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Posts Tagged ‘pop music

“If you had a sign above every studio door saying ‘This Studio is a Musical Instrument’ it would make such a different approach to recording”*…

 

Sun-Studios-web-optimised-740

At 706 Union Avenue, Memphis, Tennessee, you’ll find a reconstruction of the legendary Sun Records studio (home to Howlin’ Wolf, BB King Elvis Presley, Jerry Lee Lewis, Roy Orbison, Carl Perkins and Johnny Cash, anog others) complete with a recording studio where the likes of U2 and John Mellencamp have recorded. Photo: Paul McGuinness

 

When The Beatles were photographed in August 1969, striding over a zebra crossing in St John’s Wood, London, for the cover shot of their album Abbey Road  they were celebrating a building that had played an essential part in helping them take the music world by storm – and, in the process, turned Abbey Road into one of the most famous recording studios in the world.

The names of iconic recording studios – Sun, Muscle Shoals, Motown, Electric Lady, Trident, Sunset – have become almost as famous as the musicians who have created masterpieces at these venues.

Important recording studios are more than just bricks, mortar and audio equipment to musicians. The Rolling Stones named a song in honour of the Chess Records Studio and Sonic Youth acknowledged New York’s Echo Canyon Studios by naming their 12th studio album, Murray Street, in tribute to a site that had played a key role in their success…

A history of the recording and a celebration of some of music’s storied studios: “Sound Matters: A History Of Legendary Recording Studios.”

* Brian Eno

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As we hum along, we might recall that this date in 1963 was the “official” release date of Introducing… The Beatles, the Fab Four’s first U.S. album.  But confusion at Vee-Jay, the album’s label, delayed the actual release until January 10 of the following year…  one week before Capitol’s Meet the Beatles!.  The latter album, however, entered the U.S. album chart one week before the former. And so, while Meet The Beatles! peaked at No. 1 for eleven consecutive weeks, Introducing…The Beatles stalled at No. 2 where it remained nine consecutive weeks.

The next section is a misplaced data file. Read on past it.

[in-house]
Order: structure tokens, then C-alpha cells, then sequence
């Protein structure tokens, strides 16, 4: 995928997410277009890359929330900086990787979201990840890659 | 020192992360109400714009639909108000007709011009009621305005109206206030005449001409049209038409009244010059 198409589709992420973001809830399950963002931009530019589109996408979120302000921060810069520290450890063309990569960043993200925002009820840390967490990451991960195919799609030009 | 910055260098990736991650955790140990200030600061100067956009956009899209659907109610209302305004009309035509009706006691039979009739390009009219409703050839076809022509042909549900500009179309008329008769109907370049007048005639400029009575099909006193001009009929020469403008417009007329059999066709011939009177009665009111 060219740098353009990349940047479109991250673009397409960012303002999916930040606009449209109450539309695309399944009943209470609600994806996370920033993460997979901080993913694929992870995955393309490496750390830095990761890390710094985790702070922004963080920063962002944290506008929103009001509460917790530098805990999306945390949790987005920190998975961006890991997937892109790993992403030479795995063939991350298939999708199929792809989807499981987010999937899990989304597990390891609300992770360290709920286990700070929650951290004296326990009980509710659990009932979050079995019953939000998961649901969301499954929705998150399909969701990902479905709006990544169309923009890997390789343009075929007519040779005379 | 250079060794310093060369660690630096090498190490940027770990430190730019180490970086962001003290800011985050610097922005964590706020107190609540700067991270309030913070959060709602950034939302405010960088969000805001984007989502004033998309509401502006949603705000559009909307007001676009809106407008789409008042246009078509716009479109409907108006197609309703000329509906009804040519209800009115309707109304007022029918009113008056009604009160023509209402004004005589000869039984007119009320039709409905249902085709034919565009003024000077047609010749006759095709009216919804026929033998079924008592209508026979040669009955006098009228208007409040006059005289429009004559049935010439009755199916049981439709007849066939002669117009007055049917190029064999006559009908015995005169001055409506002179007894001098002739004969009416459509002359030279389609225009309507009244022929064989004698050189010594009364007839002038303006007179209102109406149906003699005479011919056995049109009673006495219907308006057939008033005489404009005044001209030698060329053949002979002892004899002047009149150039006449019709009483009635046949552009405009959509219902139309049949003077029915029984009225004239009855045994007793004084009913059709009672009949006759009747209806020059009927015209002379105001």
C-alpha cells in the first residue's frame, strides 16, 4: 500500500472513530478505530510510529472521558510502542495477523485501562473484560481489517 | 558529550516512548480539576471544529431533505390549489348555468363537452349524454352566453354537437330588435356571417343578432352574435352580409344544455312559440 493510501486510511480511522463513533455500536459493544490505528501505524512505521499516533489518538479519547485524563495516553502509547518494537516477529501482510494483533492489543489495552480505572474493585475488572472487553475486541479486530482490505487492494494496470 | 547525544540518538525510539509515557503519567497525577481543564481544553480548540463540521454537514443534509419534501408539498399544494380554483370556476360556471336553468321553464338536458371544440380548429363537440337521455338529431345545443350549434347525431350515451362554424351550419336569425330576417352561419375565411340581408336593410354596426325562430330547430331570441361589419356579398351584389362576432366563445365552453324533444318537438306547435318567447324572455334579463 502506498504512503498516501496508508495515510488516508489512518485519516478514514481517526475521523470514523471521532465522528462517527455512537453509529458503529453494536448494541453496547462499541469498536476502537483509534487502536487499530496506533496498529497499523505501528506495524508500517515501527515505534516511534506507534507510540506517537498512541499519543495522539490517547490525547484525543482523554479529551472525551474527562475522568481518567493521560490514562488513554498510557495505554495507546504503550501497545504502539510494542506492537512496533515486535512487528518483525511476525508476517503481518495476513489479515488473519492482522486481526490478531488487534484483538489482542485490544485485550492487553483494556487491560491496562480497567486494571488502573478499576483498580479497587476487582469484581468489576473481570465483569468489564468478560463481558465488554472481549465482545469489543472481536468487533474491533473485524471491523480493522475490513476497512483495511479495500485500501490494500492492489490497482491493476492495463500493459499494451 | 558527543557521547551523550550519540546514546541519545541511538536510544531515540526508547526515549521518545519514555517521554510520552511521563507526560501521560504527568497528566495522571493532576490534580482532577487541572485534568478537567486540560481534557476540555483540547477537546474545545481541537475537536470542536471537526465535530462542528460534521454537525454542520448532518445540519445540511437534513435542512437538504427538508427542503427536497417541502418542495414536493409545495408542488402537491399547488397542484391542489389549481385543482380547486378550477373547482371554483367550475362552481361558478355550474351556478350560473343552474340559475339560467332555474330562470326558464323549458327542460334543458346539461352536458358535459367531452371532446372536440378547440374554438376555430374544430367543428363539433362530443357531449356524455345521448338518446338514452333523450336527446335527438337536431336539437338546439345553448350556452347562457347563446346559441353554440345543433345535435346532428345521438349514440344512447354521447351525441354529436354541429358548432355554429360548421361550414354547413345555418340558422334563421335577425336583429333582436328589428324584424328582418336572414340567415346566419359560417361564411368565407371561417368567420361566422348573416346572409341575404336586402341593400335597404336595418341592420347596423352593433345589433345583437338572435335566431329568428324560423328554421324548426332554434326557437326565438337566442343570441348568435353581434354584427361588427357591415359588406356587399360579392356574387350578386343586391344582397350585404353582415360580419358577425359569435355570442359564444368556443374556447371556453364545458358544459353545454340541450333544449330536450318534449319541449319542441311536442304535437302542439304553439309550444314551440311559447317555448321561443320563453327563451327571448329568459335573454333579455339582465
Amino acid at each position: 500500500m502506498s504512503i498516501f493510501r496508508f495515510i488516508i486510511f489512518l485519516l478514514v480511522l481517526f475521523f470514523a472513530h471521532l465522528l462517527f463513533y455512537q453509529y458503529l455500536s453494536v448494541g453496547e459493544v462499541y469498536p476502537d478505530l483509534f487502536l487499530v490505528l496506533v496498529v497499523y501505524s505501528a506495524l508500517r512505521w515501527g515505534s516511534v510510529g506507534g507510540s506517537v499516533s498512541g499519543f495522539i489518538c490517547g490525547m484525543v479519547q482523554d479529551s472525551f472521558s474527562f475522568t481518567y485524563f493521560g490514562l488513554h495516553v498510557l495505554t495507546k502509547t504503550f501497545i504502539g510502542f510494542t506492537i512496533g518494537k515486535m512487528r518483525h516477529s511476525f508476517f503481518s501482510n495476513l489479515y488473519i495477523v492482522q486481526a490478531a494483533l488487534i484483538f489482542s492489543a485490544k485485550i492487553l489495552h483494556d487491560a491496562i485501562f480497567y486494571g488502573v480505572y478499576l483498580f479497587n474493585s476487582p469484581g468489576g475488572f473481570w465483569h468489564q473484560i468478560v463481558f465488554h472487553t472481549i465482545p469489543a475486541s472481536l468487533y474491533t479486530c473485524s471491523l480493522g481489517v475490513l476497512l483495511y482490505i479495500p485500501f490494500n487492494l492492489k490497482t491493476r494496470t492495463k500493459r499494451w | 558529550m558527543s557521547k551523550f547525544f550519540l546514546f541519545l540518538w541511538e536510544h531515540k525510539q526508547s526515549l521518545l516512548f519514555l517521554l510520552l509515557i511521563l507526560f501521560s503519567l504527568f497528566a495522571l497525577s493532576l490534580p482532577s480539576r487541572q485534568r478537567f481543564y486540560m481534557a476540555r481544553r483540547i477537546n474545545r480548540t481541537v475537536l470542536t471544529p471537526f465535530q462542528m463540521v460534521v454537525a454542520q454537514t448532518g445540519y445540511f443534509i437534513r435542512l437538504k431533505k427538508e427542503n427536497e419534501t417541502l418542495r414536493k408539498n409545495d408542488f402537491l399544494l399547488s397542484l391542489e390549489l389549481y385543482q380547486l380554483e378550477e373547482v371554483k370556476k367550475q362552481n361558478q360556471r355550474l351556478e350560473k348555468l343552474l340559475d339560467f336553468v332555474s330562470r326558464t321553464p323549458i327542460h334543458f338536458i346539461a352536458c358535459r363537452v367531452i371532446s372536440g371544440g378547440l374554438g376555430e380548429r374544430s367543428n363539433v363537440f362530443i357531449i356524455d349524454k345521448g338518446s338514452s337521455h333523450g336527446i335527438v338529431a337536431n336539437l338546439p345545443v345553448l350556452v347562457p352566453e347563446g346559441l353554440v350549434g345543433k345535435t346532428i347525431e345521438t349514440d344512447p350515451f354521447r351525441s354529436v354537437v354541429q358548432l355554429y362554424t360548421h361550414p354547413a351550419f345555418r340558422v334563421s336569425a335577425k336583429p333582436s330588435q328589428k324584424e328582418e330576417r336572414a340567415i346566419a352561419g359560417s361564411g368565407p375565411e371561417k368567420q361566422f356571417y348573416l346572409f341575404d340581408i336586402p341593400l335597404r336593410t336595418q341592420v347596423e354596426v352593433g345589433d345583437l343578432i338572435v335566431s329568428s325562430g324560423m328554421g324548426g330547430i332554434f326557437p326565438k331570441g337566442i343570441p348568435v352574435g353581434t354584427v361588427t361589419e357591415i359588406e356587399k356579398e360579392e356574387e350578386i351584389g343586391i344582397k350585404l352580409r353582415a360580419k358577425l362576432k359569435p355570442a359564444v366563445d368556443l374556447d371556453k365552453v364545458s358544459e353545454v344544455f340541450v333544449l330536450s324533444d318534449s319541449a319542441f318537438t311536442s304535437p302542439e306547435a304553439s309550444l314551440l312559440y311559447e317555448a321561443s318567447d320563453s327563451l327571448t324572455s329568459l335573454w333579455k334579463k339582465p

Coincidentally, it was on this same day (July 22, 1963) that The Beatles began their first U.K. tour (with Gerry and the Pacemakers) at the Odeon Cinema in Weston-Super-Mare.

introducing_the_beatles source

 

Written by LW

July 22, 2018 at 1:01 am

“I am the Ghost of Christmas Present”*…

 

The 13 most popular Christmas songs on Spotify, a music-streaming service, have amassed 1bn plays between them. The most popular of them, “All I Want for Christmas Is You”, written in 15 minutes and recorded by Mariah Carey in 1994, accounts for 210m of those plays. It has earned over $60m in royalties since its release.

Despite its ubiquity during December, the appeal of festive music varies significantly by geography. Spotify provided The Economist with data for Christmas listening across 35 countries, and for every American state, on a day-by-day basis for the two months leading up to Christmas Day 2016. The data demonstrate that music lovers in Sweden and Norway listen to festive tunes most frequently. One in every six songs they streamed on Spotify during December last year received this classification (the list includes some 1,500 Christmas songs performed in English and local languages). By contrast, during the same period in Brazil—a country with a comparable proportion of Christians—just one song in 150 was Christmas-themed. Listening habits in American states also vary, though to a smaller degree: in New Hampshire Christmas songs accounted for one in nine streams, whereas in Nevada, the state where such tunes are least common, it was one in 20…

Why?  Find out at “The music industry should be dreaming of a white Christmas.”

* Charles Dickens, A Christmas Carol

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As we deck the halls, we might recall that it was on this date in 1957 that 55-year-old German accordionist Will Glahé outsold many established Rock And Roll artists when his “Liechtensteiner Polka” reaches #19 on the Billboard Pop chart. Glahé’s first success in America had come in June, 1939 when his rendition of “Beer Barrel Polka” hit the top of the US Hit Parade, selling over a million copies. (Your correspondent has no explanatory link for this one…)

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Written by LW

December 8, 2017 at 1:01 am

“A copy is a meta-original”*…

 

History tells us that Walter Benjamin, the influential German critic of literature, art, and culture, died more than seventy years ago. So how is it that he’s now out doing lectures and has published a new book?